Side-by-side with battleship Missouri
as lead elements of the victorious Allied Third Fleet entered Japanese waters in peace at the end of World War II was a single destroyer escort conversion, the fast transport USS Gosselin
Laid down as Rudderow-class DE 710 on 17 February 1944 at Defoe Shipbuilding Co., Bay City, Michigan and launched 4 May, Gosselin was sponsored by Mrs. E. N. Gosselin, mother of Ensign Gosselin. In July, she was redesignated APD 126 and completed as a Crosley-class high speed transport. She commissioned 31 December, LCdr. Joseph B. Fyffe in command.
After shakedown off Bermuda and Chesapeake Bay, Gosselin cleared Norfolk 16 February 1945 for the Pacific via the Panama Canal. Touching at Pearl Harbor, Eniwetok, and Ulithi, she made Okinawa on 6 April and commenced screening the invasion area there.
Edward Webb Gosselin, born 1 May 1917 at Hamden, Connecticut, was educated at Yale University. He enlisted as an apprentice seaman 30 September 1940 and was commissioned 14 March 1941.
Ensign Gosselin’s first duty station was in battleship Arizona. He reported 3 May 1941 as an engineer and was on board on 7 December when she was sunk during the Japanese attack on Pearl Harbor.
From then until 17 August, the “Goose” remained on station at Okinawa with two interruptions: escorting a convoy assignment to Guam and Saipan, 10–27 April, and retiring to Leyte Gulf for maintenance, 1 June–17 July. In the meantime, she took Japanese planes under fire on several occasions, shooting down one and rescuing survivors and casualties from ships that had been hit.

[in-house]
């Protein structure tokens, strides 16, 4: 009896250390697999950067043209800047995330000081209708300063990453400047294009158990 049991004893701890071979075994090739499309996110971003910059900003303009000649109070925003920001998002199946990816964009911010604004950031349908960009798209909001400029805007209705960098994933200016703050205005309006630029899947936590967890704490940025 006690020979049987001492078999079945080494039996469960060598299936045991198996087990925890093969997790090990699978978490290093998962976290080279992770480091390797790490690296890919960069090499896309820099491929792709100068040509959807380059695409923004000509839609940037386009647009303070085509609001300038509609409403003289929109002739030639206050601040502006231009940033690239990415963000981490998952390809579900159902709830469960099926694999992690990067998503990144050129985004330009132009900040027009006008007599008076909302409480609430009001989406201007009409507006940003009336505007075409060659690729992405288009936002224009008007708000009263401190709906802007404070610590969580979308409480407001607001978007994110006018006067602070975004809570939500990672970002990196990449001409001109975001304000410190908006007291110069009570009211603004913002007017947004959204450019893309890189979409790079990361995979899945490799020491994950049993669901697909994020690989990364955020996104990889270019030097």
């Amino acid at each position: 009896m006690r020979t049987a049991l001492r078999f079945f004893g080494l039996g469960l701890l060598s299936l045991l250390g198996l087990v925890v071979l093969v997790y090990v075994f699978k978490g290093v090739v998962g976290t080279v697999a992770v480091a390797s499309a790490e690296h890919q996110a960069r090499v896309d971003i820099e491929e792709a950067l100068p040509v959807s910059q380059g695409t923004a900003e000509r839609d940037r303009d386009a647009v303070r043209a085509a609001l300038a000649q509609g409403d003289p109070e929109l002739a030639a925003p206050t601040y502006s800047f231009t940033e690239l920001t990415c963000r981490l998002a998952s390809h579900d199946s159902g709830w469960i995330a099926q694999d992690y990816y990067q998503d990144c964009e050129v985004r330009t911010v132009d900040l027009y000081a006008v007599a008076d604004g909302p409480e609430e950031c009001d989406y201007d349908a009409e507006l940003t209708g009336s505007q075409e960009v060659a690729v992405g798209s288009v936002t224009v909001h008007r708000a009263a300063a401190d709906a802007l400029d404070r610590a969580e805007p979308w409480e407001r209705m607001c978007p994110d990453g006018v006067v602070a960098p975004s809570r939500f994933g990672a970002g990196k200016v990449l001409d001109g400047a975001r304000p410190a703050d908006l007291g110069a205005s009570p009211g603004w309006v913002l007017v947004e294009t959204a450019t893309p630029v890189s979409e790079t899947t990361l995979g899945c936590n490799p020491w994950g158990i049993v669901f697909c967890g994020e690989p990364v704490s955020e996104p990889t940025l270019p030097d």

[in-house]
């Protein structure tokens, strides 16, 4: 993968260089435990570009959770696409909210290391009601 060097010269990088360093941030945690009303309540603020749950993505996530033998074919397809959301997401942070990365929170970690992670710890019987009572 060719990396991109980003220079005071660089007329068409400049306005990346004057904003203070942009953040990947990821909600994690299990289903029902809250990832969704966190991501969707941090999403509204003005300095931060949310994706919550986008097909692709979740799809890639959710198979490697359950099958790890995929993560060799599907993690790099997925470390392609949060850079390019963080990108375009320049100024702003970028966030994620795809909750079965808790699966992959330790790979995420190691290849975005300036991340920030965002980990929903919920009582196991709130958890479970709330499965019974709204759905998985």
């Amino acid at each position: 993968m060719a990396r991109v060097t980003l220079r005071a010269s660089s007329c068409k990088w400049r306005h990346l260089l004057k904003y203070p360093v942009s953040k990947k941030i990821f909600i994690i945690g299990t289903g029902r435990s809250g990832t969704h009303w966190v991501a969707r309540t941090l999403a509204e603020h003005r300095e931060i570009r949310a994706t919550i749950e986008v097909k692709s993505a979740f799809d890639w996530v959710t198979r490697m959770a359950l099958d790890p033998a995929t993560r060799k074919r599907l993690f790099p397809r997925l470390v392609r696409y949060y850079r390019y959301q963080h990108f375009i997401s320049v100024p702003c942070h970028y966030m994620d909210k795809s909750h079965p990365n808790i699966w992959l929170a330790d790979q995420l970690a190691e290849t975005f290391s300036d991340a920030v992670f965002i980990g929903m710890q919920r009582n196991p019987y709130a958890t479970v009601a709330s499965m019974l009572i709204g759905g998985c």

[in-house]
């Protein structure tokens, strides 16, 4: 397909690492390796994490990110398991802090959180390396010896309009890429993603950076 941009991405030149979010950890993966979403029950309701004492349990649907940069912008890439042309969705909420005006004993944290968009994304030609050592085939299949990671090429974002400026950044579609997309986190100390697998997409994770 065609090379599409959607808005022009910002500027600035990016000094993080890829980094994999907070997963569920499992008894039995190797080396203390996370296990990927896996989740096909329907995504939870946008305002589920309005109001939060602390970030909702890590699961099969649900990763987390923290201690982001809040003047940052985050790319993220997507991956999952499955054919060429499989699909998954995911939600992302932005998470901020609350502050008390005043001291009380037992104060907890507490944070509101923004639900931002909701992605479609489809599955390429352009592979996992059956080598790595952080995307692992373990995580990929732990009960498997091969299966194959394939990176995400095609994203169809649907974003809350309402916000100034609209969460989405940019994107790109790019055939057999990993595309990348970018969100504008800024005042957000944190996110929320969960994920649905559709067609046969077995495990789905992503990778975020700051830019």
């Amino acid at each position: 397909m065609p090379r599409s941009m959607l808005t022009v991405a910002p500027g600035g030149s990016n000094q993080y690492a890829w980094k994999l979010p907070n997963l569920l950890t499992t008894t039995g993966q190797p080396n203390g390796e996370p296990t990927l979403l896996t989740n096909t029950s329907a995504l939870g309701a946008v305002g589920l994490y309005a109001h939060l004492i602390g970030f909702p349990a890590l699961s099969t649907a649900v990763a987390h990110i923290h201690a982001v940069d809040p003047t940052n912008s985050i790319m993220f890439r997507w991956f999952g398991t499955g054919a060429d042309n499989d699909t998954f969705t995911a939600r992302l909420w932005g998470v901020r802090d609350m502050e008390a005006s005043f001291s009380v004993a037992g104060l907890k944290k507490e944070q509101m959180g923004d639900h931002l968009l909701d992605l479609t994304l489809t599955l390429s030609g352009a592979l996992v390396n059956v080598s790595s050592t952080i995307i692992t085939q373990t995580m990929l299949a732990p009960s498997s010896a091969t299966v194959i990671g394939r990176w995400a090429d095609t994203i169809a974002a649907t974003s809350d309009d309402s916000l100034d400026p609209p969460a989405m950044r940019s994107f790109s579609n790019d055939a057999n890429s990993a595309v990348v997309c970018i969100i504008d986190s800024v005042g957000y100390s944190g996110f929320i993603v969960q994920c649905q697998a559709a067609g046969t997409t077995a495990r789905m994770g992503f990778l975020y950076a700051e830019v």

END OF THE WAR
On 17 August with Reeves
departed Okinawa to rendezvous with the Third Fleet off Honshu. Over the next three weeks, she played a prominent role in events surrounding the surrender of Japan:
- On 27 August, with press representatives and Navy photographers embarked, she joined Adm. William F. Halsey’s Flagship Task Group with destroyers Nicholas, Taylor, O’Bannon, Stockham, Waldron, Compton, HMS Wager and HMS Whelp escorting battleships Missouri (Admiral Halsey), Iowa (Rear Admiral Badger), and HMS Duke of York (Admiral Sir Bruce Fraser, R.N.) and thus became one of the first Allied ships to enter Japanese coastal waters in peace at Sagami Wan.
- On 28 August, she became one of the first ships to continue into Tokyo Bay in a formation with Southerland, Twining, Wedderburn, cruiser San Diego and other ships transporting a Naval Assault Battalion to occupy the Yokosuka Naval Base.
- On 29 August, she was transferred to a task group commanded by Commodore Rodger W. Simpson in cruiser San Juan, assigned to liberate and evacuate prisoners of war. That day, her boats were first to reach the Omori Camp and bring out the first prisoner evacuees.
From 27 September through 15 December 1945, Gosselin was berthed at the Port Director’s office, Yokosuka, and used as a barracks ship for shore-based and transient personnel. She then sailed for Eniwetok, Pearl Harbor and San Francisco, where she discharged her passengers 28 December.
remained in the United States until 22 August 1946 when she cleared San Diego with Navy and Marine replacements bound for Yokosuka via Pearl Harbor and Eniwetok. Discharging her passengers at Yokosuka 13 December, Gosselin
returned to San Diego 16 November 1946. She operated out of there until 16 July 1948, when she departed again for the Orient. Arriving Tsingtao, China on 14 August, she made this her base of operations while visiting such ports as Shanghai and Nanking and occasionally operating in the Yangtze River during American efforts to stabilize the situation in China.
Gosselin departed Shanghai 18 February 1949 and reached San Diego 11 March. She decommissioned there 11 July 1949 and was placed out of commission in reserve. She berthed with the San Diego Group, Pacific Reserve Fleet, until struck from the Navy List 1 April 1964. She was sold for scrapping on 23 March 1965.
Gosselin earned one star on her Asiatic-Pacific campaign medal for World War II service.